An Australian study has been released this week which indicates the cost of raising children has gone up by 50% since 2007. The study included all income groups across Australia and concluded that the cost of raising two children to the age of 21 is sitting at $800,000.
Ben Phillips, one of the researchers involved explained, “It is incredibly expensive, and the main drivers of this are the big ticket items such as food and transport and recreation.”
The following is an excerpt from ABC online published today :
“Food continues to take a big chunk of the family budget, with the report revealing low-income families now spend $89,000 on food for two children from birth to the age of 24.
‘It’s extremely expensive and I think part of that expense is the practicalities of life, and that is that teenage boys eat so much for a start.’
Jane Campbell, mother
Transport costs have also snowballed in recent years, accounting for about 20 per cent of family income.
“We’re looking at bigger cars, more cars, airfares,” Mr. Phillips said.
“There’s higher petrol costs for things like driving the children to soccer on the weekend.”
1 Million Women are here to offer a new mantra which is guaranteed to bring down the cost of living, “LESS IS MORE”.
Unfortunately, we have become a society obsessed with consumption and falling back onto easy habits. As Mr. Philips explains in the excerpt, people are constantly looking for bigger things – even when there are other, more economically viable options available.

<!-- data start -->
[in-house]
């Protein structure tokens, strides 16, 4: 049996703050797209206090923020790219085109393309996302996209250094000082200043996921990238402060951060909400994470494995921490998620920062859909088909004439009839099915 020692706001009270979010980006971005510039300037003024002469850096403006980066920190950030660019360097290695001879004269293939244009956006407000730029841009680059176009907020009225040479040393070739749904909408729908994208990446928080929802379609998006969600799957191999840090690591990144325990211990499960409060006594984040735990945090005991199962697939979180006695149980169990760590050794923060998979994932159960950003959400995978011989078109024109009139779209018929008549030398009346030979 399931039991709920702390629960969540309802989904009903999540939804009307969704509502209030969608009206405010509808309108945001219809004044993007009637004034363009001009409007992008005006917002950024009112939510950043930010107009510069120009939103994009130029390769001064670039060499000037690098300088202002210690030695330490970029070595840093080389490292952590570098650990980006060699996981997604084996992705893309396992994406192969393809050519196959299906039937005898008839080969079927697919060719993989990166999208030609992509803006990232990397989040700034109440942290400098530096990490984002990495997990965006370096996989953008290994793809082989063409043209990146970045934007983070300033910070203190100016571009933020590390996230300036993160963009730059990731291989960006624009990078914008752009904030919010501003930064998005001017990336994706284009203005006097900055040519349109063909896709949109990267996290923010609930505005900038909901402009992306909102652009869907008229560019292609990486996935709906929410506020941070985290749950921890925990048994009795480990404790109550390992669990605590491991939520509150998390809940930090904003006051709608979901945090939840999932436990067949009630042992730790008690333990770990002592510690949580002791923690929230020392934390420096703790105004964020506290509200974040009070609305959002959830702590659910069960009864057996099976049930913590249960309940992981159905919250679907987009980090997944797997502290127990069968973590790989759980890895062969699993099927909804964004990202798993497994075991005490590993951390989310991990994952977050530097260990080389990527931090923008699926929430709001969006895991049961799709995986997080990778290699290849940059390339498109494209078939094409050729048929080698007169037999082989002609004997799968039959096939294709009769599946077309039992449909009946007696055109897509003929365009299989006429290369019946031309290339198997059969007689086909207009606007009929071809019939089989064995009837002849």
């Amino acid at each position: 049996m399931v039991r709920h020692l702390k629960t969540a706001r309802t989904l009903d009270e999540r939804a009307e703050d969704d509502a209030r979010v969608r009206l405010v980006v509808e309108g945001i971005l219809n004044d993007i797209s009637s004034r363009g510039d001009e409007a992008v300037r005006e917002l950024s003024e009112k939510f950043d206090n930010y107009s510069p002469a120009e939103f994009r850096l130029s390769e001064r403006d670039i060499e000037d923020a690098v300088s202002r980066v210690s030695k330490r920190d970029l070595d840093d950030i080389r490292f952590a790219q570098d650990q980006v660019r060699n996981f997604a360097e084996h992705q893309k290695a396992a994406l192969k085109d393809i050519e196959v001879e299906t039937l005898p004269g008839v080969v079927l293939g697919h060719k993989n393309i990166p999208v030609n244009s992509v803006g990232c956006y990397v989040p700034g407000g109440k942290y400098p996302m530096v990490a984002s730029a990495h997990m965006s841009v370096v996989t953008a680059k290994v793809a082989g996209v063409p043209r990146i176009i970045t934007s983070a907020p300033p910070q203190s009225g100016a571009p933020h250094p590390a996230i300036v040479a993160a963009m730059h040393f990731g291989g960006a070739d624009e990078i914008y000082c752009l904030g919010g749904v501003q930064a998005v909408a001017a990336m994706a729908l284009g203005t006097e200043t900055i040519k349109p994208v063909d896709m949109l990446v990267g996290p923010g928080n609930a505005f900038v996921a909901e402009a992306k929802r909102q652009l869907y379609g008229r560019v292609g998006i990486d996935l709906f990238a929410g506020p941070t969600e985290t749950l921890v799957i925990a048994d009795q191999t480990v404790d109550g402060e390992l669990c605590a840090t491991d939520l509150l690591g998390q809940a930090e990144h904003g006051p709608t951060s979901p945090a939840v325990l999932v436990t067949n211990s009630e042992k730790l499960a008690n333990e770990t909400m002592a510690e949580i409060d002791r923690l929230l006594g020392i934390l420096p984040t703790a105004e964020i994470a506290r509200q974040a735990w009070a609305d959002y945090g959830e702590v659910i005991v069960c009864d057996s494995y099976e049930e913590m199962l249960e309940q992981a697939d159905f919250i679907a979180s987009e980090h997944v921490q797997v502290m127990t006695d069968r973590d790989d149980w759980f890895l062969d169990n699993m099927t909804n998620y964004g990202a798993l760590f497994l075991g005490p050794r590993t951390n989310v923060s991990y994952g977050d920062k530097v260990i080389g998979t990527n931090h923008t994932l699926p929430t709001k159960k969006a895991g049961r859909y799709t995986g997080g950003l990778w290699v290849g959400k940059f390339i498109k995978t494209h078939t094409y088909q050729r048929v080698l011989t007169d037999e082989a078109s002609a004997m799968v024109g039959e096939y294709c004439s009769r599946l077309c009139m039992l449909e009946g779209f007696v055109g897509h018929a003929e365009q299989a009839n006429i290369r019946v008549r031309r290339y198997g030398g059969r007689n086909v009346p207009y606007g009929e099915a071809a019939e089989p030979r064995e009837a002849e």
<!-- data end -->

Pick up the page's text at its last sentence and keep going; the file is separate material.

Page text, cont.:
We thought today we could share with you some of our most popular family and home budget tips, that also help to reduce your carbon footprint.
Australians waste over 4 million tonnes of food a year, or nearly 180kg per person.
KNOW YOUR DATES: Use-by’ is a food safety guide and literally means don’t eat after the end of the ‘use-by date’, but ‘best before’ is a quality guide and you may still eat after the ‘best before date’ (as long as the item is not damaged, deteriorated or perished).
PLAN YOUR MEALS: Taking a bit of time to plan your meals and your shopping trips is one of the most effective ways to avoid waste and save money. Always check the fridge and food cupboard and make a list before heading out for a big shop.
VEGGIE DAYS: You can save money, be healthy and reduce impact on the environment by having at least one no-meat day a week. There are lots of great vegetarian recipes you can add to your home-cooking repertoire.
ITSY BITSY RECIPES: Develop your own cuisine tricks for using up the bits and pieces of perishable foods that accumulate in our fridges, a splash of yoghurt here, a piece of cheese there, the last few slices of ham, that last bit of salsa in the jar – it’s all delicious if used not wasted.
DRIVING SMARTER: Save up to $400 a year
Check out this fabulous clip from Wendy Machin, President of NRMA Motoring & Services and a fabulous 1 Million Women Ambassador.
Working together we can bring down these costs that are hurting Australian families AND reduce our carbon footprint. You can can keep track of your savings and progress by logging onto the 1 Million Women website.
Together we can make difference.
We are daughters, mothers, sisters and grandmothers getting on with practical climate action to live better for us and the planet. Join the movement at www.1millionwomen.com.au
great tips , easy to do with good satifaction. I now only purchase what we need now and have found our food bill has come down considerably
tanks for all this “Less is more information” 1MW are doing an amazing job .keep up the inspiring work. Pam